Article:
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  6. drbryant

    drbryant Forum Resident

    The Minneapolis sessions suggest a stronger desire to create tracks that peak at the end, giving a sense that the track is complete, the narrative finished. The way he stretches the last “blue-ue-ue” in Tangled Up in Blue” or how he sings “most - of - all, she was thinkin about the Jack of Hearts.

    In a sense, it’s more commercial, giving the songs (and the album) certain conventional musical peaks and pauses. Whether it’s better than the original from an artistic standpoint is a tough call.
     
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  7. Crush87

    Crush87 Forum Resident

    Location:
    New York
    Oh right, that makes sense. The mono reel is recording the sound of the multis being rolled back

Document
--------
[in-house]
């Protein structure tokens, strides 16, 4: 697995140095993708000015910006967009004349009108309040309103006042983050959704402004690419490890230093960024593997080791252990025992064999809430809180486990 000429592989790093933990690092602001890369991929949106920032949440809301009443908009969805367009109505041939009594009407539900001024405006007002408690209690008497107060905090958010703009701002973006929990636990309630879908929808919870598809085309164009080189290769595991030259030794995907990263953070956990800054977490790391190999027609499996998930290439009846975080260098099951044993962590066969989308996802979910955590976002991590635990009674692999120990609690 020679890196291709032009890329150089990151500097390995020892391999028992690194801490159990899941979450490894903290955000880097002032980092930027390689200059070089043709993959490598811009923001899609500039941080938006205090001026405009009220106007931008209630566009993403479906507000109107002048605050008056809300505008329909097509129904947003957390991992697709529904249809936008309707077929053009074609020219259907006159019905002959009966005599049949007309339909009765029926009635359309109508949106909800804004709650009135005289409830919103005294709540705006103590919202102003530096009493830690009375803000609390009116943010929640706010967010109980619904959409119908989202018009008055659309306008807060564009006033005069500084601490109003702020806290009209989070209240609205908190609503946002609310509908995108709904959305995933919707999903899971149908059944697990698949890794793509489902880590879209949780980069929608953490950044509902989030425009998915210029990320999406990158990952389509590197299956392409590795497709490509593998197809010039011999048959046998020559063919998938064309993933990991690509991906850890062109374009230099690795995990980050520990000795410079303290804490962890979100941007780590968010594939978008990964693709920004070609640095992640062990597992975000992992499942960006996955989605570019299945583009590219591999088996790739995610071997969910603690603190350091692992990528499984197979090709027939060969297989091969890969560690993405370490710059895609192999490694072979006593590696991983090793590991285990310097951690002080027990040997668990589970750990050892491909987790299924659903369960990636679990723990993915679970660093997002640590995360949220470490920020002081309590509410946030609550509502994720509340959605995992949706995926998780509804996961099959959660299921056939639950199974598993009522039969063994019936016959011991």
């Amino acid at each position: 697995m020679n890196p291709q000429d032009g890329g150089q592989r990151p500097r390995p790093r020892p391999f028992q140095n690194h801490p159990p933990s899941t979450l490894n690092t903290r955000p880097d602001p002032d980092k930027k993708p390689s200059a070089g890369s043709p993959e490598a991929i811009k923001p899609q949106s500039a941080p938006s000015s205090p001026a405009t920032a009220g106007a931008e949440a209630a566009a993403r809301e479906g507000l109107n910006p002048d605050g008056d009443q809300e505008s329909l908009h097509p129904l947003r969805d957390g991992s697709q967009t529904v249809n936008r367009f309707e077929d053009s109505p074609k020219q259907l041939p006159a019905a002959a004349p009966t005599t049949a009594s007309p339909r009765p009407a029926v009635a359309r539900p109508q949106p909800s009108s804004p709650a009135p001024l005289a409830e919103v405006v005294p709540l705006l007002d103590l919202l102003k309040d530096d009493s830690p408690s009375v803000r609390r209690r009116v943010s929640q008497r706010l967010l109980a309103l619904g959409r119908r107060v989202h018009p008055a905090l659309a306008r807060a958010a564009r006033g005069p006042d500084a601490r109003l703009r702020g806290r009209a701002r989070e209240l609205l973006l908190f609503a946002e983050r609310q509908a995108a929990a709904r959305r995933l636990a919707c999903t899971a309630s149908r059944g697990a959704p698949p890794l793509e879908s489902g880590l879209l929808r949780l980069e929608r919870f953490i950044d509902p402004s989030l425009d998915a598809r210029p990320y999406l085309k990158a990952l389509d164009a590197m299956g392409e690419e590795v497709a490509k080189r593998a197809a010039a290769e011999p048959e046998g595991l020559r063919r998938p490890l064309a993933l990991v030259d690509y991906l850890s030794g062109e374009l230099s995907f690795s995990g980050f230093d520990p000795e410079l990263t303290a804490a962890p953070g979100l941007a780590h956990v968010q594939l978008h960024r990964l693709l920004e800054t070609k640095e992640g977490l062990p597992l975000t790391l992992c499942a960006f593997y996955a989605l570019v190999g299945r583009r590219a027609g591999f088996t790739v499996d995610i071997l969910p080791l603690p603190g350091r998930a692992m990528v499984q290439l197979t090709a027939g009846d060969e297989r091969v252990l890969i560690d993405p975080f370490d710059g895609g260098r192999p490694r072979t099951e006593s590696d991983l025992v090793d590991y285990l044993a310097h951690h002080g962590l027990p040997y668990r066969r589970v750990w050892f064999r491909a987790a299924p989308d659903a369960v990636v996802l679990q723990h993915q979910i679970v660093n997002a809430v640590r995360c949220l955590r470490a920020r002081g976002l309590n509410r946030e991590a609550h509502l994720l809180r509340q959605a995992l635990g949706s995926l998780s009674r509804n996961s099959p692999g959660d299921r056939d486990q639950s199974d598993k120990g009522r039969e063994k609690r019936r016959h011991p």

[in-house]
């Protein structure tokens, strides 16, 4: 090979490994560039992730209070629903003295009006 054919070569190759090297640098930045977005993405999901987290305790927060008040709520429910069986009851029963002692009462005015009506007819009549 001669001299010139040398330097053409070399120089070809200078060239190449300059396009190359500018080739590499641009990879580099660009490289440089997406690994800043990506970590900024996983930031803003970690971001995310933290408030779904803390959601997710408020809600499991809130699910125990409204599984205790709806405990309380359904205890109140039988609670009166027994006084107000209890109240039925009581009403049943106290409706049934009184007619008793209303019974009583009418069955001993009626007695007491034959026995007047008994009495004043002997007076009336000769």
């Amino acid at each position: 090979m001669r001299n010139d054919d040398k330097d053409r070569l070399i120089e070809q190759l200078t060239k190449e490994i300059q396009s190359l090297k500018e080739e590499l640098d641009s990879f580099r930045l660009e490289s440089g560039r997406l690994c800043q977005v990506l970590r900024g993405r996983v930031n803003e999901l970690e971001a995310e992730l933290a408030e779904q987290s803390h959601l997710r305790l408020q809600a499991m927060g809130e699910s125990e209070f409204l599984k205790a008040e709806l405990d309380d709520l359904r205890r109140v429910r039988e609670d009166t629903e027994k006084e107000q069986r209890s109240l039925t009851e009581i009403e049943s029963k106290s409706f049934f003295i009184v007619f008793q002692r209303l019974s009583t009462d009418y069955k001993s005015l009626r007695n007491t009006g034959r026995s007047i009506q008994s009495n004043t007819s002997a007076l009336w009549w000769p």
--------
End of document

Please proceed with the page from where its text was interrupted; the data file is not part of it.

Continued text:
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  8. musicaner

    musicaner Well-Known Member


    well indirectly, there at least one song about E Bernstein. Some songs may be about other women besides his wife, but that can be true of Planet Waves or any other album.
     
  9. Jason W

    Jason W Forum Resident

    Location:
    Mill Valley, CA
    I think I've answered my question: After listing through samples, I think it's (Take 3, Remake 3).
     
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  10. musicaner

    musicaner Well-Known Member

    they may but they may not. i dont think Dylan had a divorce in mind.
     
  11. spindly

    spindly Forum Resident

    Location:
    Chicago, IL